Plot: After a horrific attack on a Western housing compound in Saudi Arabia, an international incident is ignited. Special Agent Ronald Fleury (Jamie Foxx) takes his team into uncharted territory and attempts to work with the Saudi police to try to locate the terrorist behind the crimes, bring him to justice, and make it out alive.
Who’s it for: If you like action films, this is a must. Not only that, “The Kingdom” should appeal to people who like the “C.S.I.” shows, and these actors are hard to beat.
Expectations: Peter Berg started off slow as a director with “Very Bad Things,” but since then he keeps getting better with “The Rundown, “Friday Night Lights” and now “The Kingdom.” As far as the cast goes, I was most excited about Jason Bateman.
Jamie Foxx as Agent Fleury: He is the perfect leader. Strong and steady, willing to do anything to solve the mystery and save his team. Plus, because it’s Foxx he adds a certain amount of style to it.
Jennifer Garner as Janet Mayes: Sure, she’s doing some of the same stuff she would in an “Alias” episode, but I really liked “Alias,” so what’s the problem with that? OK, maybe the tears are a little too similar, but any time my forensic expert can look and act as good as Garner, I’m happy.
Ashraf Barhom as Col. Al-Ghazi: Stole the show. As the cop in Saudi Arabia, his job starts off as a babysitter, trying to keep the Americans in check. But then he slowly gets sucked in to realizing the help of Fleury and his team is the only way they’ll bring down the terrorist. It might be difficult to make Ashraf Barhom a household name in the states, but this performance stands out among the brilliant actors in this film.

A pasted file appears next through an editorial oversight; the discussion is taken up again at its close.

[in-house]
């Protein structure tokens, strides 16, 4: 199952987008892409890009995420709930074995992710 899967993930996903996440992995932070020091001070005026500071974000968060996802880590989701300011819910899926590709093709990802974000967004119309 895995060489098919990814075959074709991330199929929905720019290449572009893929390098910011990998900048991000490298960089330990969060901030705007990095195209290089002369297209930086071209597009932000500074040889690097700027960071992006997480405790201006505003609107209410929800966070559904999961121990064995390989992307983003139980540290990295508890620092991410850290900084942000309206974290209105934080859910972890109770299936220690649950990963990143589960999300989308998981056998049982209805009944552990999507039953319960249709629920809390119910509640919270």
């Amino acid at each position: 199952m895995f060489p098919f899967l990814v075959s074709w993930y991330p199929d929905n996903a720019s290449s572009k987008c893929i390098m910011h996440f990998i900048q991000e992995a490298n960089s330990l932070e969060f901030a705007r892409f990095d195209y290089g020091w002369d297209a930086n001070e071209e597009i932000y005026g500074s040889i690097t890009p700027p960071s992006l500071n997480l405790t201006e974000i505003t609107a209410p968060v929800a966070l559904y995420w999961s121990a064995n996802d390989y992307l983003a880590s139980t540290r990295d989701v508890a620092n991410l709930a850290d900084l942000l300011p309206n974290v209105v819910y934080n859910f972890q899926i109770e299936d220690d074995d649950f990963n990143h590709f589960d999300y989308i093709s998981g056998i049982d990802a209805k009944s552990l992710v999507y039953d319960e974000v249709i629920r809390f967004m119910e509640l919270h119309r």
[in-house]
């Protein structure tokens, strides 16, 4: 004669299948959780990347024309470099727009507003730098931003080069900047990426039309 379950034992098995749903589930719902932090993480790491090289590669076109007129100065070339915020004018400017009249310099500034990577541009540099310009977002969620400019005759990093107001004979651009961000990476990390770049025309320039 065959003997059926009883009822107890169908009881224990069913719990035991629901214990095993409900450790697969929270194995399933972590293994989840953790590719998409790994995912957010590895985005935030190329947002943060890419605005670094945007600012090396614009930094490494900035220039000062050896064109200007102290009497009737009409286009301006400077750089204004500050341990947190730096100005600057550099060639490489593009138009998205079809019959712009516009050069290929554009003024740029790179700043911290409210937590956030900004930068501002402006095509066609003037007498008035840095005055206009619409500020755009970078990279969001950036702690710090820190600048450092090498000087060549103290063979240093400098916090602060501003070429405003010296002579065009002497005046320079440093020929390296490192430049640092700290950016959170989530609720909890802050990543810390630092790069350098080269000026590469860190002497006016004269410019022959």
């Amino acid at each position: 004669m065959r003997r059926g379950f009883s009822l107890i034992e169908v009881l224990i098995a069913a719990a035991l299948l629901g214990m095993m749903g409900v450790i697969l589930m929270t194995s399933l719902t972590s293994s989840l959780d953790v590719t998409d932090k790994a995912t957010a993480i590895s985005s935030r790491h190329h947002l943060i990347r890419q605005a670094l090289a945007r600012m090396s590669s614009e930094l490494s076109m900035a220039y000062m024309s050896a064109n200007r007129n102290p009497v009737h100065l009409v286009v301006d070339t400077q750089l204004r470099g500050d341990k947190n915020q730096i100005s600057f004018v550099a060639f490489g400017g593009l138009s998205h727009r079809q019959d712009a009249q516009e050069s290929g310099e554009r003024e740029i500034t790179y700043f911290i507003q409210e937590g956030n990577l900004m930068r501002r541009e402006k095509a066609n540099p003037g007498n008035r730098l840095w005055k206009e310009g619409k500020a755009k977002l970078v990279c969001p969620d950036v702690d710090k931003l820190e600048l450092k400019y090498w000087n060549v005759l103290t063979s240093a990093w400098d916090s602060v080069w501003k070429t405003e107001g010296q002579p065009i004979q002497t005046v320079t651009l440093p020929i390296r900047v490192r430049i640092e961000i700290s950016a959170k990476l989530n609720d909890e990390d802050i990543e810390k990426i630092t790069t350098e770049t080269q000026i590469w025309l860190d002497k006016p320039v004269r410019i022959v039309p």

Rest of Cast: Jason Bateman has a few too many funny things to say, which is probably the reason he was the one to get kidnapped, but luckily Chris Cooper (the wily veteran) easily makes up for it as the gruff bomb specialist.
Talking: To make up for some of the excessive one-liners from Bateman, there is perfect action dialogue such as, “How do you want to go out? On your feet or on your knees?” And little moments like Al-Ghazi and Fleury talking about “the green beast” bring levity to the extreme situations they find themselves in.
Sights and sounds: The style used here is very similar to the techniques used in the TV show “Friday Night Lights.” There is a great rhythm created and we don’t get too much SCS (Shaky Camera Syndrome), and then the film blows up into a high-octane action film with some of the best visuals of the year.
Best Scene: Once a Mercedes-Benz hits the highway, it feels like this film never lets up. So my favorite scene is about 40 minutes long. It’s not my fault, it’s more praise to Peter Berg for creating the most heart-pounding action sequence of the year.
Ending: The last lines of dialogue are an awful truth, which makes me both proud and extremely sad to be an American.
Random Thoughts: Once again, a film is able to show me how awful war is, especially the current state of it. I cannot even fathom what a soldier must go through to get the courage to enter a town or village, realizing that in every open window or doorway there could be someone waiting to attack.
Rewatchability: Absolutely, especially because of the amazing action, and the ability of “The Kingdom” to take an impossibly difficult subject and make it a fairly simple movie about solving a crime.
Peter Berg has directed his best film and even gotten some of his previous friends to come along with Tim McGraw, Minka Kelly, Kyle Chandler and Jeremy Piven all getting small roles. “The Kingdom” starts with a quick history lesson on U.S. relations with Saudi Arabia, then one of the most frightening situations is shown with Americans being gunned down during a baseball game in a Western-controlled development in Saudi Arabia. After that, this film becomes a great crime thriller with Jamie Foxx leading his team of experts into uncharted territory, which then leads to the longest, best action sequence of the year. “The Kingdom” should not be missed.
Overall Grade: 9